In other words: Harper is already succeeding on both fronts. He is giving us a near future where courts won’t be so ready to confront and constrain government, especially a government like his own, and a more distant future where they won’t be taken quite so seriously or accorded quite so much automatic respect when they do. And his critics cannot attack the first without implicitly conceding the second.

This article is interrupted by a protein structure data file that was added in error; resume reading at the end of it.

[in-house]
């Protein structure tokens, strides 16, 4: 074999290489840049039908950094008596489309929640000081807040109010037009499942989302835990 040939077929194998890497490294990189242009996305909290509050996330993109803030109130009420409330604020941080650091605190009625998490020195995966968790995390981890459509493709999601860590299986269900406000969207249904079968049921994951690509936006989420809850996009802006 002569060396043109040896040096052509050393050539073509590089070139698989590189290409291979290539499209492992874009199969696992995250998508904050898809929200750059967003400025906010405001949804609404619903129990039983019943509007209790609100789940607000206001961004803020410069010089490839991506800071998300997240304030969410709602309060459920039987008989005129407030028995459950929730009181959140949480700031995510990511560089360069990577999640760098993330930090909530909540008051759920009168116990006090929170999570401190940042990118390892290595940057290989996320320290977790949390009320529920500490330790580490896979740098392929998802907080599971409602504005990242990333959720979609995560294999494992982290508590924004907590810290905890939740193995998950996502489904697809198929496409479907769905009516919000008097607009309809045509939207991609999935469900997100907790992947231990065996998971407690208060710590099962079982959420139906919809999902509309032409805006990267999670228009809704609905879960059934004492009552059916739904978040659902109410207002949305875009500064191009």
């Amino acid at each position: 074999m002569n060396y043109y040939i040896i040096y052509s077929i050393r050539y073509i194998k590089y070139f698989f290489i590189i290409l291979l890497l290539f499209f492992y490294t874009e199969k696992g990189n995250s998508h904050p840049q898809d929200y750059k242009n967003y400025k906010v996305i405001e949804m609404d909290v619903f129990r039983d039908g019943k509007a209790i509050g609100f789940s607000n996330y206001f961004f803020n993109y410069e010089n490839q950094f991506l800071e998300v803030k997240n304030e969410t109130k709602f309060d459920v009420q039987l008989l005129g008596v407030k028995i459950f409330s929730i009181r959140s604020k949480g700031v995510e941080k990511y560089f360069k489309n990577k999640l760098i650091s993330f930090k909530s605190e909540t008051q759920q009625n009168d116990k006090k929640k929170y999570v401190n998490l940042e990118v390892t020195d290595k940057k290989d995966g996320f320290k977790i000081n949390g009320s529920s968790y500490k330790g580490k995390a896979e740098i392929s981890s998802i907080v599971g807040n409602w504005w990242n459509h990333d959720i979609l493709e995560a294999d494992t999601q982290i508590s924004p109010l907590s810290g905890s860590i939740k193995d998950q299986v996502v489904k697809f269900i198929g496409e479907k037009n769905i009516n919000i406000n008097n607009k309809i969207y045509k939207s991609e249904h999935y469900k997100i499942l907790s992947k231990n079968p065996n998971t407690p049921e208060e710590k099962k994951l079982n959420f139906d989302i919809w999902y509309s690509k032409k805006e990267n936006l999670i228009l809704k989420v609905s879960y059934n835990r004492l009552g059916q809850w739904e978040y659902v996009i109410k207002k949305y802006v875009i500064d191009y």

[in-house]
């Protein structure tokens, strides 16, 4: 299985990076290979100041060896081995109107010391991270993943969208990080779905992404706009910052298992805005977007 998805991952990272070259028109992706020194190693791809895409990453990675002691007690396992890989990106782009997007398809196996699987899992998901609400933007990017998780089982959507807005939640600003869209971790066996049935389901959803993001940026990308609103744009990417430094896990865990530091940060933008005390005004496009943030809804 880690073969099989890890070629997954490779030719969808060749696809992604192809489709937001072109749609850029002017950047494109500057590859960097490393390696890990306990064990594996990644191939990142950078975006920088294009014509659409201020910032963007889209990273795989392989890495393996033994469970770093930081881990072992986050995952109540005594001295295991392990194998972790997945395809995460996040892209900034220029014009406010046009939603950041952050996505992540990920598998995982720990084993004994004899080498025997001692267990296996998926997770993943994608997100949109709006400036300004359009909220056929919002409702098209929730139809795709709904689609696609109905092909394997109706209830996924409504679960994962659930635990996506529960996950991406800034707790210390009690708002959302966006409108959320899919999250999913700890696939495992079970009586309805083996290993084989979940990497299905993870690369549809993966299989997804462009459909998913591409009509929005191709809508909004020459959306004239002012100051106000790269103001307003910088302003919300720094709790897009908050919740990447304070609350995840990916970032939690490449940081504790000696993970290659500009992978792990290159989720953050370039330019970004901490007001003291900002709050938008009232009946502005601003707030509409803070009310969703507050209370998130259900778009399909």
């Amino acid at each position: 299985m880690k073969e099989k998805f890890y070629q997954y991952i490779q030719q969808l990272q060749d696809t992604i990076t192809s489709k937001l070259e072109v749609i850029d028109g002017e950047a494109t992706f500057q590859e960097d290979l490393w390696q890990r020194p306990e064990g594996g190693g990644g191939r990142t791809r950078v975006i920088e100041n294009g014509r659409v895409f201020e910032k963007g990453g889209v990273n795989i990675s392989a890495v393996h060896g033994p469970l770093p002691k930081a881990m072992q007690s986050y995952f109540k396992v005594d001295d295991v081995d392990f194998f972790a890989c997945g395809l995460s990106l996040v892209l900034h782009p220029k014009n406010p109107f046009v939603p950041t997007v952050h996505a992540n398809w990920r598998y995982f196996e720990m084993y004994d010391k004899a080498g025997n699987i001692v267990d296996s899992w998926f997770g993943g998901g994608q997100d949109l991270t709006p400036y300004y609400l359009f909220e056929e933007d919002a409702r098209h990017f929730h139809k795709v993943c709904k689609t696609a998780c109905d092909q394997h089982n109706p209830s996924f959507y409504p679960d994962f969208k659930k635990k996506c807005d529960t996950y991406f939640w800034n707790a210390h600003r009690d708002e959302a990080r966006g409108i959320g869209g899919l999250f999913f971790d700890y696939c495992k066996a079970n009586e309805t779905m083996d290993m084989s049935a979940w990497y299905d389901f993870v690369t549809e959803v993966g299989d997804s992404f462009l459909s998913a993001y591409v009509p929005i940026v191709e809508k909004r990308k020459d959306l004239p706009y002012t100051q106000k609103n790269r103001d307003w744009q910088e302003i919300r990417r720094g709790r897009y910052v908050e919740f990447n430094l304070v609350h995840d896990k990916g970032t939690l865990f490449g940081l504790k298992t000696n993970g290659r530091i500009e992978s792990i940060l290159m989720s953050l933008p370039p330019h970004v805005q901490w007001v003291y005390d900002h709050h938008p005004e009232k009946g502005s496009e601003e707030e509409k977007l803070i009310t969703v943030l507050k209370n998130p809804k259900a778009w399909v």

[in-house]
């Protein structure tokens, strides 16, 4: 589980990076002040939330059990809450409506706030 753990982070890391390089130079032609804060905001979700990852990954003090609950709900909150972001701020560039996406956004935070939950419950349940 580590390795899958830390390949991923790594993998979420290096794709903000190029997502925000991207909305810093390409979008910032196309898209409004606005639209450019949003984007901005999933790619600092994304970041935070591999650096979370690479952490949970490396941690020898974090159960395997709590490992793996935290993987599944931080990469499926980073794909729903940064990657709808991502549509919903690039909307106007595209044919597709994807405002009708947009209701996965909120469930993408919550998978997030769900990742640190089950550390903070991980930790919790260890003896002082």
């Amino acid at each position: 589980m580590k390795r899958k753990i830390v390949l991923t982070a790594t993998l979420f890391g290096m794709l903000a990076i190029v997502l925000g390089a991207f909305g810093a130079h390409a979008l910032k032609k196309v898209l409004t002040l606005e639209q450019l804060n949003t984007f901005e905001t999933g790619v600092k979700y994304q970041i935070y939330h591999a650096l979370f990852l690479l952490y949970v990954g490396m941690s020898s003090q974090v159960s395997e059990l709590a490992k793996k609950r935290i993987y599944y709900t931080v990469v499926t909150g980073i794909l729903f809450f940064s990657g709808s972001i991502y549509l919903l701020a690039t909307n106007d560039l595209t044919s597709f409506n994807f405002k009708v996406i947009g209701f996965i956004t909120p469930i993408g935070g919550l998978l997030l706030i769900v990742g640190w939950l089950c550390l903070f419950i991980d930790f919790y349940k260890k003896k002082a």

I described a Great Canadian Judicial Revolution in the 1970s; I stop short of painting Harper’s actions as a second such revolution. For one thing, that earlier “revolution” had (as Harper’s does not) an element of institutional consolidation. The 1970s gave us a full set of provincial courts of appeal, of Judicial Councils for judicial discipline at federal and provincial levels, of appointment commissions of various kinds with real if limited powers, and of chief judges and justices to insulate individual judges from direct political pressure. Harper’s “revolution” is about the use of the discretion that remains within these institutional accomplishments, not about the creation of new institutions; future governments of a different stripe can to some extent roll it back equally incrementally. But the permanent effect, and one with which Harper will be very satisfied, is the exposure of judges as “politicians at one remove,” as ideological champions in an ideologically divided society, and this is a genie that cannot easily, or perhaps ever, be put back in the bottle. Back in the combative time before he became something of an irresistible political force, Harper promised that if he became prime minister for any length of time, many Canadians would not recognize their country. In this as in other respects, for better or for worse depending on your own values and priorities, he is keeping his promise.